TABLE OF CONTENTS

FREEDOM OF ASSOCIATION: THE CINEMA OF PERE PORTABELLA

Still from Pere Portabella’s Vampir-Cuadecuc, 1970, 16 mm, black-and-white, sound, 75 minutes. Christopher Lee. Maria Rohm. Christopher Lee.

PERE PORTABELLA made his first film in Barcelona in 1967, a time marked by intense repression in Francoist Spain and a worldwide proliferation of cinematic new waves that were challenging the parameters of filmic language. The eight features and countless shorts he brought to fruition in the subsequent half century would seem to thwart the typical auteurist search for unity in which the critic catalogues repeated motifs and notes trademark gestures recurring across a body of work. One can’t simply periodize his films, either. It is tempting to divide up the various productions and say that there are two Portabellas: At times, the Catalan director seems an heir to the Surrealism of Luis Buñuel, at work in an art-cinema idiom of dark, irreverent humor and social critique; at others, his name could be fairly uttered in the same breath as that of Fernando Solanas and Octavio Getino,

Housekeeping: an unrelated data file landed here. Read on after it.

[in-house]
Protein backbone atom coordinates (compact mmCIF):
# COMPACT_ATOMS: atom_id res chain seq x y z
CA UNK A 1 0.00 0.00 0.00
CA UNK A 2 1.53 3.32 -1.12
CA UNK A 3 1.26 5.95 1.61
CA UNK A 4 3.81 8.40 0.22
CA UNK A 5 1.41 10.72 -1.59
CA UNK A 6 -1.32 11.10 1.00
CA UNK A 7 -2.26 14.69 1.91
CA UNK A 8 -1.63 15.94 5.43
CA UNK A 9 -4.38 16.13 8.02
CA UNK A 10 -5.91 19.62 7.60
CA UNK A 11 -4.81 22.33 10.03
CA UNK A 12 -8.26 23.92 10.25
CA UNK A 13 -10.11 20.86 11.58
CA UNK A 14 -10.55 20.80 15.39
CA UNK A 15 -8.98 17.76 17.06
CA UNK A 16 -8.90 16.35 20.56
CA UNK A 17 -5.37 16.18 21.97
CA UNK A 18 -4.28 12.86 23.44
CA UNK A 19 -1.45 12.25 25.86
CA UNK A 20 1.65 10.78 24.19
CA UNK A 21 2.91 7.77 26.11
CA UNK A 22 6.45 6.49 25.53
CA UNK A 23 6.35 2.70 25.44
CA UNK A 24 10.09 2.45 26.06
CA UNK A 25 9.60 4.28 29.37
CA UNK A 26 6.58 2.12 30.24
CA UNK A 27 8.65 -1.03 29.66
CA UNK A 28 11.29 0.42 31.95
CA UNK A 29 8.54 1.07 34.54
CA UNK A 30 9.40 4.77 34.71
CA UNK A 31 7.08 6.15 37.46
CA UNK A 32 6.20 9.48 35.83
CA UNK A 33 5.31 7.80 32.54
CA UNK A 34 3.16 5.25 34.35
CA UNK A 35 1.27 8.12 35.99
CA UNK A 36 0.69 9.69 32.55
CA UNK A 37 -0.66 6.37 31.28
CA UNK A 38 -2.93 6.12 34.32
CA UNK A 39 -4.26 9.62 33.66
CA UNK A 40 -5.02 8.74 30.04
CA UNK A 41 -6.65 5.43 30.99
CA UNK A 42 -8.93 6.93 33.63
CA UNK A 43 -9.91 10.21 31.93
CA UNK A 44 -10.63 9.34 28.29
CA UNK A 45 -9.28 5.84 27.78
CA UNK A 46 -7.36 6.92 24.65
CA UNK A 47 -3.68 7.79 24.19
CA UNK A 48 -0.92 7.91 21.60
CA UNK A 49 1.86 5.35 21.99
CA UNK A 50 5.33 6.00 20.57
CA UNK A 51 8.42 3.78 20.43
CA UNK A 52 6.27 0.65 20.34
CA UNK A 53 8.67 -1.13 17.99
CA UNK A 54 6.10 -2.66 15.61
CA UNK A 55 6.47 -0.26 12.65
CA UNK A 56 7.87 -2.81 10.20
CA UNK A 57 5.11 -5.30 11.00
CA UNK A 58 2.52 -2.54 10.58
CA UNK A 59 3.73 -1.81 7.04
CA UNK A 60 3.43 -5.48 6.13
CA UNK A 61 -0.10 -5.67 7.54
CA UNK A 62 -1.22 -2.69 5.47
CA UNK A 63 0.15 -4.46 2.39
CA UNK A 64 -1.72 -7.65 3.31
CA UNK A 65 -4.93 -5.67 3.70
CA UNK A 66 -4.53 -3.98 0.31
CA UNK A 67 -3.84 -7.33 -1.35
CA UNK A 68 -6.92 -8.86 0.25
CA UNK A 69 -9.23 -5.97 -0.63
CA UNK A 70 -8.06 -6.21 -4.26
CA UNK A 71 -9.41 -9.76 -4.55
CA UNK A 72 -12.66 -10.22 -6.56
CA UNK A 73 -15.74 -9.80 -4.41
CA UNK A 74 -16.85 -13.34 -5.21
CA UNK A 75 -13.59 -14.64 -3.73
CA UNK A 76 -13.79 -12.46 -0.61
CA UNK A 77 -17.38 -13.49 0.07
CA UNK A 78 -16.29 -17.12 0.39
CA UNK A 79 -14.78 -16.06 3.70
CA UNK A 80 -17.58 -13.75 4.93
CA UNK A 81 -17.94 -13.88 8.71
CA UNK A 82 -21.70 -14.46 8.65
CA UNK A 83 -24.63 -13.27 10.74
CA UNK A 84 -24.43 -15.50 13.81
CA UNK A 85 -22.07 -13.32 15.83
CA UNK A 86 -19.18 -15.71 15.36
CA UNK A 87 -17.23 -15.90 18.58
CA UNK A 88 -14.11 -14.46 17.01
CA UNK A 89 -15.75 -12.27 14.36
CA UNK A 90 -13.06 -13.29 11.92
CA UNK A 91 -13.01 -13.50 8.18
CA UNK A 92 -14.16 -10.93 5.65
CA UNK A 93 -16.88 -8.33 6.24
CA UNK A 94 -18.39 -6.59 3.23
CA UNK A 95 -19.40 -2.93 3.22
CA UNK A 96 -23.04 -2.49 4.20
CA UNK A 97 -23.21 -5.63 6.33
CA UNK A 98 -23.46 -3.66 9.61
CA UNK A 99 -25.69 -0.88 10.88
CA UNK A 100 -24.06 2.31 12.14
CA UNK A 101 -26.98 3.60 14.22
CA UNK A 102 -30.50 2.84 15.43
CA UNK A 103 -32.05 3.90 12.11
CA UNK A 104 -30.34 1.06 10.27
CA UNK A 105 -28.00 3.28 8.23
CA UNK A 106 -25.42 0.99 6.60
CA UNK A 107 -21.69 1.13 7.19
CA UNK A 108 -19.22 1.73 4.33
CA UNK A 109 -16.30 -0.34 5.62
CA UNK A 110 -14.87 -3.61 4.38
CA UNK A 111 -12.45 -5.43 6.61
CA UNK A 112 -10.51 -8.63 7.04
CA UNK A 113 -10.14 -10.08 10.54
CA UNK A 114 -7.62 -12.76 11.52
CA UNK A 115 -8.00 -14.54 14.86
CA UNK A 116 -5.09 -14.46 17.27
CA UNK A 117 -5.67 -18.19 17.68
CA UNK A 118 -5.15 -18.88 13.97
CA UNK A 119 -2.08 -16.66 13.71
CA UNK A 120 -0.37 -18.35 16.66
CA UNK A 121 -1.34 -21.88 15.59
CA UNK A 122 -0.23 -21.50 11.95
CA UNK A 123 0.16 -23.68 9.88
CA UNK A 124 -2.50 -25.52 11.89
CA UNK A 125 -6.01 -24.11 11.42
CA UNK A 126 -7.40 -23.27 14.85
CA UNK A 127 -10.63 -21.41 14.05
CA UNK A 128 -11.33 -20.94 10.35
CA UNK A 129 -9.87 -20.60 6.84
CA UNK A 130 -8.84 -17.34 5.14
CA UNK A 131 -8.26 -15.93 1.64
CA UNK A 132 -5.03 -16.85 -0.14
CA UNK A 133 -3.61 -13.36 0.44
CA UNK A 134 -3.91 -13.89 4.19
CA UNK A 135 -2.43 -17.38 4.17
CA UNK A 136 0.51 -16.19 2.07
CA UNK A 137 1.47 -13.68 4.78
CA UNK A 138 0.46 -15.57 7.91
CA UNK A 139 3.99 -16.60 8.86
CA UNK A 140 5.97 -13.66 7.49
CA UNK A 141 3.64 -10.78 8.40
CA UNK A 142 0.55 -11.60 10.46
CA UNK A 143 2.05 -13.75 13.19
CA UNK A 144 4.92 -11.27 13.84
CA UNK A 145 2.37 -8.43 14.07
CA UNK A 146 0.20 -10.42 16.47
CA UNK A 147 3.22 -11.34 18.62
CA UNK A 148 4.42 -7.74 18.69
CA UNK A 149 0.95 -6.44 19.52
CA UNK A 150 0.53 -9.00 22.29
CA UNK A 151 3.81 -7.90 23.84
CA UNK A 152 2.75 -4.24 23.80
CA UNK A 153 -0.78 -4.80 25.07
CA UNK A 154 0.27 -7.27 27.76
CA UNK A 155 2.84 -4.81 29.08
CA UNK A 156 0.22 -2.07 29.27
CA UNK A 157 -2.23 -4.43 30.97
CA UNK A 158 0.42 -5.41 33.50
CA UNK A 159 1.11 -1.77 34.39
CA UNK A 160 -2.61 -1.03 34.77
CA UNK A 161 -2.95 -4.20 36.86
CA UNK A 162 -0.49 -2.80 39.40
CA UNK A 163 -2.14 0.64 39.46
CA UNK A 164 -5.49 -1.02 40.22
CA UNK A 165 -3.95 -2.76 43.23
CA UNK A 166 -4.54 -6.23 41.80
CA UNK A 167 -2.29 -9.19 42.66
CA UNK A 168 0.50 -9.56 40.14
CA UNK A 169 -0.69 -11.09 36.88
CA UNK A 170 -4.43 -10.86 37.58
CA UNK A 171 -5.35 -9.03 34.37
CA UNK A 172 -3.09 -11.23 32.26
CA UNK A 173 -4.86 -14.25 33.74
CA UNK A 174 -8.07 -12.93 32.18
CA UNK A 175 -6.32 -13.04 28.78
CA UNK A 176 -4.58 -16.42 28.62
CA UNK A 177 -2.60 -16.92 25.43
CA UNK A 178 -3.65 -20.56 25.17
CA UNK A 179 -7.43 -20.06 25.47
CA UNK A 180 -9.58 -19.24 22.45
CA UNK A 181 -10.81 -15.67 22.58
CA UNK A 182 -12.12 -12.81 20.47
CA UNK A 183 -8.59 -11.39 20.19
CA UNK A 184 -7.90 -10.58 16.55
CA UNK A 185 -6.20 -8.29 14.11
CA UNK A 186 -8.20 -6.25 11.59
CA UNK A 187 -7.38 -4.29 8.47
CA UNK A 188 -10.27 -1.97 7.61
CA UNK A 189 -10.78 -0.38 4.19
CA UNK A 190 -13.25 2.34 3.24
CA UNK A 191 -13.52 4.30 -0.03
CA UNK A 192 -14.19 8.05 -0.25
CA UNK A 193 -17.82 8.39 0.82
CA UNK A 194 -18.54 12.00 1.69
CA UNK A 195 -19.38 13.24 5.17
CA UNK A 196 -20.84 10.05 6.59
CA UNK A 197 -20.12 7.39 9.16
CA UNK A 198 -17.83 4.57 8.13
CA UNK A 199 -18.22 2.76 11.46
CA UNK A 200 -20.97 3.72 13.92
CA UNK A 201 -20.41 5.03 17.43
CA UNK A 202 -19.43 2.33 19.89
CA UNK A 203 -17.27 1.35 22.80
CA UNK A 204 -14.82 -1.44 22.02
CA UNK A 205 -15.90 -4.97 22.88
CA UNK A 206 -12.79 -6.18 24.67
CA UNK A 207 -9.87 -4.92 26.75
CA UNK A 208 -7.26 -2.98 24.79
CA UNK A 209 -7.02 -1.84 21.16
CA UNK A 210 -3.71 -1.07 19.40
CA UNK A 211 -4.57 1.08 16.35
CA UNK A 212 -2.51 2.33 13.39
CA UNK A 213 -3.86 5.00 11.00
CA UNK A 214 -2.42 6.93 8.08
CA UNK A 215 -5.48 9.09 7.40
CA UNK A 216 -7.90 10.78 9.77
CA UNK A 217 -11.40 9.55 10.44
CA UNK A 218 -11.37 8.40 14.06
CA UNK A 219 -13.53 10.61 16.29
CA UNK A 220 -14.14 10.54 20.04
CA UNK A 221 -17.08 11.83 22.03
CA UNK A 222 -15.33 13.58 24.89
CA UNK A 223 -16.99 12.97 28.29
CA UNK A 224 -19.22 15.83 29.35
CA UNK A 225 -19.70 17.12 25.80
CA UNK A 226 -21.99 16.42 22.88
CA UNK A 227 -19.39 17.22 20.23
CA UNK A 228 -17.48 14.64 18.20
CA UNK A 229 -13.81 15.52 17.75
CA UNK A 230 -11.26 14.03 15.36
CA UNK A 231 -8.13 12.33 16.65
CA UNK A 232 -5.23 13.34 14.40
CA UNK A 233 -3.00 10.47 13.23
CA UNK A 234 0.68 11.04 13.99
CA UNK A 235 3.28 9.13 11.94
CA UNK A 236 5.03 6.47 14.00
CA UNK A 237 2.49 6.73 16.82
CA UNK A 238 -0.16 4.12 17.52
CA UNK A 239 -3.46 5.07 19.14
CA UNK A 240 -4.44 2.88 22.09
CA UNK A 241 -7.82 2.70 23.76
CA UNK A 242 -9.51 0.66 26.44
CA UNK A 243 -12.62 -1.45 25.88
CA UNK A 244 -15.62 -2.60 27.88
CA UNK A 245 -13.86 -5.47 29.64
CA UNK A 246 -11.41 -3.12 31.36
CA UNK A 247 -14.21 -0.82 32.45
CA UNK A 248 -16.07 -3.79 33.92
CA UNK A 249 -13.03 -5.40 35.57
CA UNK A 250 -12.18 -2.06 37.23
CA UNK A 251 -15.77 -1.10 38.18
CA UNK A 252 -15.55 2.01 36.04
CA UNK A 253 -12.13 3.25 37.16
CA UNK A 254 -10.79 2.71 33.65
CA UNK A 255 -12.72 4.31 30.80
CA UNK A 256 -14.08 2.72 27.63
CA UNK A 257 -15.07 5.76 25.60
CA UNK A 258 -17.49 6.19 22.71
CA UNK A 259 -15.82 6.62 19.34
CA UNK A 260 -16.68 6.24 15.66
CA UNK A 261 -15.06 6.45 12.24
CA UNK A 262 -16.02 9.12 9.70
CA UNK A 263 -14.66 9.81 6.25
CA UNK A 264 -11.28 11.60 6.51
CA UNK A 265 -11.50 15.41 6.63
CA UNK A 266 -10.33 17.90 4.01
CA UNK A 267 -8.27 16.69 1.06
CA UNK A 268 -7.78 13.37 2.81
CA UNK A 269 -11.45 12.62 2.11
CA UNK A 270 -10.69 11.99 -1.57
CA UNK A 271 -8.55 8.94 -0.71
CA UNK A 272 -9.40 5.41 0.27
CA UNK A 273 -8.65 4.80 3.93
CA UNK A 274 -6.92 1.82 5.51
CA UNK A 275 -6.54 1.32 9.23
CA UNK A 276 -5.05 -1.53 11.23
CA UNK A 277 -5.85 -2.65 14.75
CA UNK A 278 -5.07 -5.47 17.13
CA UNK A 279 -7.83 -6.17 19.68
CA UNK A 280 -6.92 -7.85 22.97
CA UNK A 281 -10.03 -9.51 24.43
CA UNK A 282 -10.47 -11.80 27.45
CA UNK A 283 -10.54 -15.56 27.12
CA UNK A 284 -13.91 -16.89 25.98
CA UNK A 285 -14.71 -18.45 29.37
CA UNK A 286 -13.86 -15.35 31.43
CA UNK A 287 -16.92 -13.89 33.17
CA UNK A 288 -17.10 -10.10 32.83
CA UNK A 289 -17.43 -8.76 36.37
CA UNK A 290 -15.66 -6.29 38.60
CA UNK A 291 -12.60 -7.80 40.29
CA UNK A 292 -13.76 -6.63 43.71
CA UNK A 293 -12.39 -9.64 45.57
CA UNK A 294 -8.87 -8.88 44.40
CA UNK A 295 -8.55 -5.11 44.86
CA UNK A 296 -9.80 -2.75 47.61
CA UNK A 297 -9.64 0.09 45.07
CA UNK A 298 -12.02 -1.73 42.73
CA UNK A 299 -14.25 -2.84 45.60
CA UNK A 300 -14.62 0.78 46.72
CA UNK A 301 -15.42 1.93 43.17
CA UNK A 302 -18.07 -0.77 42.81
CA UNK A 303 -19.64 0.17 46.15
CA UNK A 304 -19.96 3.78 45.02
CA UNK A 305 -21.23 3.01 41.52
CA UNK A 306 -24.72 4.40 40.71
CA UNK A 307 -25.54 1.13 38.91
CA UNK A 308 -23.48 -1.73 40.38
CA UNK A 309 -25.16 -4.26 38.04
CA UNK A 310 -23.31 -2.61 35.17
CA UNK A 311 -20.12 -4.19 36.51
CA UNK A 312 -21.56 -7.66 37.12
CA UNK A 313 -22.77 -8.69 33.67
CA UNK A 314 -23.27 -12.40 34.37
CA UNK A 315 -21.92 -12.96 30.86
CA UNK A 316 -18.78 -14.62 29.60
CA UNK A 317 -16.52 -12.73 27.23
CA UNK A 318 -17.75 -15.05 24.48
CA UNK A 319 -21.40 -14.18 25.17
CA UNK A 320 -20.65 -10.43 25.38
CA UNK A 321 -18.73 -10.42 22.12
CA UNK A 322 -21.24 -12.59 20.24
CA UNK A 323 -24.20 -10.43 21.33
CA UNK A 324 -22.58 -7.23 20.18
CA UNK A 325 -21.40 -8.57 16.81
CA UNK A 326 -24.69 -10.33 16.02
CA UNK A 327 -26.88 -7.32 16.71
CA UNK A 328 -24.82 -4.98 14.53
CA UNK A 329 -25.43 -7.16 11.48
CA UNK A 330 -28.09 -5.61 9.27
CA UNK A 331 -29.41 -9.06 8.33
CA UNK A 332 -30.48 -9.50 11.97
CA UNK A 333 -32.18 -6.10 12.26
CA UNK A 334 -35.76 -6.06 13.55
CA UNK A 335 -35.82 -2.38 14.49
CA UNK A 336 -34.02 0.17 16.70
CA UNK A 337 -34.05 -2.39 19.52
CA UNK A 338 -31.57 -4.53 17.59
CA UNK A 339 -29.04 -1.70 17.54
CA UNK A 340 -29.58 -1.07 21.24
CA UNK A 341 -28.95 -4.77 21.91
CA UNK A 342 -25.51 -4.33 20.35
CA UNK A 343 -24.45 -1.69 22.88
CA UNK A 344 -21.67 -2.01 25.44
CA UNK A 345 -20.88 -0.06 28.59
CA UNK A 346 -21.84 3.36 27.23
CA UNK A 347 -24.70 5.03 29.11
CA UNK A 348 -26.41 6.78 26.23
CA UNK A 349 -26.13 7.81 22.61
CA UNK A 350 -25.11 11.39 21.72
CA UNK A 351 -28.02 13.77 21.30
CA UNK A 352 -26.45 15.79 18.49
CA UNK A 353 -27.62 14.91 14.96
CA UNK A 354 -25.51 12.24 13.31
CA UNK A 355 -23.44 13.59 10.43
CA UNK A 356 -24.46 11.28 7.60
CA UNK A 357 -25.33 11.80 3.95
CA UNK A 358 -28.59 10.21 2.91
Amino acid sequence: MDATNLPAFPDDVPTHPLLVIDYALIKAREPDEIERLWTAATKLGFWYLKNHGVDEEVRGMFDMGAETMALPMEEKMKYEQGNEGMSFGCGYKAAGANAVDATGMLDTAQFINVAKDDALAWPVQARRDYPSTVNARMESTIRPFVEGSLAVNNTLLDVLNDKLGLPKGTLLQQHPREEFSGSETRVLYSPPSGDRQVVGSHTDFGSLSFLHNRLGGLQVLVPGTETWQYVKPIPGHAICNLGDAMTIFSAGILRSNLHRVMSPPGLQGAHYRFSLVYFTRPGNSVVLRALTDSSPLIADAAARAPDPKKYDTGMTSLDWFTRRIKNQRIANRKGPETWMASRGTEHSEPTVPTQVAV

Sign-in to keep reading

Artforum print subscribers have full access to this article. If you are a subscriber, sign in below.

Not registered for artforum.com? Register here.

SUBSCRIBE NOW for only $50 a year—65% off the newsstand price—and get the print magazine plus full online access to this issue and our archive.*

Order the PRINT EDITION of the September 2016 issue for $17 or the ONLINE EDITION for $5.99.

* This rate applies to U.S. domestic subscriptions.